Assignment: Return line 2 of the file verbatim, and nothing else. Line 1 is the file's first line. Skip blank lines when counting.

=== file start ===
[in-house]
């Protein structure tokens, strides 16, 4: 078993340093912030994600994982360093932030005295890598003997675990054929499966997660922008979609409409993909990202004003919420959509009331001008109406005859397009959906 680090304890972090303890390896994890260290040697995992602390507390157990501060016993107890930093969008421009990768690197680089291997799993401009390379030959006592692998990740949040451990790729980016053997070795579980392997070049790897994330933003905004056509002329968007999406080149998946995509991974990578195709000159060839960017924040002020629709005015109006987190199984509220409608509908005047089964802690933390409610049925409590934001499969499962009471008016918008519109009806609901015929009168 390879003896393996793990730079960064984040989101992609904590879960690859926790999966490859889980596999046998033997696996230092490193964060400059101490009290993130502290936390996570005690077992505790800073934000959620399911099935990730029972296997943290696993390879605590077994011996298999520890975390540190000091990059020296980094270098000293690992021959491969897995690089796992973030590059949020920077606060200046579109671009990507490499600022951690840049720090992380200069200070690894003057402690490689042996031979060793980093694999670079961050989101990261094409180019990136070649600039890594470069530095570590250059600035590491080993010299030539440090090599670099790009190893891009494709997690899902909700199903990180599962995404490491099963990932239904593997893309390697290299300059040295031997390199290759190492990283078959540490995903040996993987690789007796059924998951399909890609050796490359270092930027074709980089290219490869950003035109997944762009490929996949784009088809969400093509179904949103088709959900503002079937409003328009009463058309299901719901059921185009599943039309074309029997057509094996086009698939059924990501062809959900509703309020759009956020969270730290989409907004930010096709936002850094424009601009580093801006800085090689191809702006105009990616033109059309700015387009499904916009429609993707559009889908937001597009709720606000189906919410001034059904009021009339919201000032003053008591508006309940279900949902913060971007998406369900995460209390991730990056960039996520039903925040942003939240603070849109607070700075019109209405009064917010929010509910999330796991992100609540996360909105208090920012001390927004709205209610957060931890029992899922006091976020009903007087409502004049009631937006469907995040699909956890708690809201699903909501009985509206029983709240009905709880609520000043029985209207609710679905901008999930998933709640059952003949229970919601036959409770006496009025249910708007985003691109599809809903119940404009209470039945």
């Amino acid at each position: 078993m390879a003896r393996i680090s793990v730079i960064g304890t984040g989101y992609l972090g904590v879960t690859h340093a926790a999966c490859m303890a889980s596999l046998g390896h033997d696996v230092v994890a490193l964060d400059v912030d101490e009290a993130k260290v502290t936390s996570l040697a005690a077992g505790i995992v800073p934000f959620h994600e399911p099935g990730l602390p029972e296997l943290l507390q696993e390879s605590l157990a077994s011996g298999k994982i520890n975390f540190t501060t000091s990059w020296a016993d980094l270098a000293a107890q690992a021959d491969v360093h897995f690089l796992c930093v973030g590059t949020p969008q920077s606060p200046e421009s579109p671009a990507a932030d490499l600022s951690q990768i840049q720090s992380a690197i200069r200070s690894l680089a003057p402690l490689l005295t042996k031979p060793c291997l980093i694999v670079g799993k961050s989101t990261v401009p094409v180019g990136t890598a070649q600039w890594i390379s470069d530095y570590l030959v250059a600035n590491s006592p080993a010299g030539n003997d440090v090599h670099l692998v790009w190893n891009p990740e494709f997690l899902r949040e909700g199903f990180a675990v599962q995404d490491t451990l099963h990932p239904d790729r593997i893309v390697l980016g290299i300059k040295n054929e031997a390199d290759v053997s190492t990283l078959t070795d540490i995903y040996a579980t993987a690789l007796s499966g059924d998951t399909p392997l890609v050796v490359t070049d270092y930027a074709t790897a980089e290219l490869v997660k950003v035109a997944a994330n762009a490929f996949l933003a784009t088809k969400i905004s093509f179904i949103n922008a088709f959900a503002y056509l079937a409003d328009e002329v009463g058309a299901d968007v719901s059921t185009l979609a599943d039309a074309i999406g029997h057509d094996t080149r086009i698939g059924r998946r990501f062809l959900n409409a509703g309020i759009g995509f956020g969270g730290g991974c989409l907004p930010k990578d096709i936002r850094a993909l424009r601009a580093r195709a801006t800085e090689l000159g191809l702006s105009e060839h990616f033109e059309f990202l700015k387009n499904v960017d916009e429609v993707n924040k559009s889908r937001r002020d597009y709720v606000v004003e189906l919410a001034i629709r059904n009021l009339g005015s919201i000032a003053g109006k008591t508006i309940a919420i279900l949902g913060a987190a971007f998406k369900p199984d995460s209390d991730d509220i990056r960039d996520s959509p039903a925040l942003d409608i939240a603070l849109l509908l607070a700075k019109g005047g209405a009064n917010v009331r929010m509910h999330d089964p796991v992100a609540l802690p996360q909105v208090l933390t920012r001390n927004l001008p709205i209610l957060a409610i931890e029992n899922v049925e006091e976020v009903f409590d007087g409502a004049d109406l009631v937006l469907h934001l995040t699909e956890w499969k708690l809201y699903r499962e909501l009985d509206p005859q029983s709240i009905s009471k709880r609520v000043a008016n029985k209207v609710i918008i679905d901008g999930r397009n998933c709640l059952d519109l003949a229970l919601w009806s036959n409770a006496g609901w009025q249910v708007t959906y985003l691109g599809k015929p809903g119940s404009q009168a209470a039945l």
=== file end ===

């Protein structure tokens, strides 16, 4: 078993340093912030994600994982360093932030005295890598003997675990054929499966997660922008979609409409993909990202004003919420959509009331001008109406005859397009959906 680090304890972090303890390896994890260290040697995992602390507390157990501060016993107890930093969008421009990768690197680089291997799993401009390379030959006592692998990740949040451990790729980016053997070795579980392997070049790897994330933003905004056509002329968007999406080149998946995509991974990578195709000159060839960017924040002020629709005015109006987190199984509220409608509908005047089964802690933390409610049925409590934001499969499962009471008016918008519109009806609901015929009168 390879003896393996793990730079960064984040989101992609904590879960690859926790999966490859889980596999046998033997696996230092490193964060400059101490009290993130502290936390996570005690077992505790800073934000959620399911099935990730029972296997943290696993390879605590077994011996298999520890975390540190000091990059020296980094270098000293690992021959491969897995690089796992973030590059949020920077606060200046579109671009990507490499600022951690840049720090992380200069200070690894003057402690490689042996031979060793980093694999670079961050989101990261094409180019990136070649600039890594470069530095570590250059600035590491080993010299030539440090090599670099790009190893891009494709997690899902909700199903990180599962995404490491099963990932239904593997893309390697290299300059040295031997390199290759190492990283078959540490995903040996993987690789007796059924998951399909890609050796490359270092930027074709980089290219490869950003035109997944762009490929996949784009088809969400093509179904949103088709959900503002079937409003328009009463058309299901719901059921185009599943039309074309029997057509094996086009698939059924990501062809959900509703309020759009956020969270730290989409907004930010096709936002850094424009601009580093801006800085090689191809702006105009990616033109059309700015387009499904916009429609993707559009889908937001597009709720606000189906919410001034059904009021009339919201000032003053008591508006309940279900949902913060971007998406369900995460209390991730990056960039996520039903925040942003939240603070849109607070700075019109209405009064917010929010509910999330796991992100609540996360909105208090920012001390927004709205209610957060931890029992899922006091976020009903007087409502004049009631937006469907995040699909956890708690809201699903909501009985509206029983709240009905709880609520000043029985209207609710679905901008999930998933709640059952003949229970919601036959409770006496009025249910708007985003691109599809809903119940404009209470039945």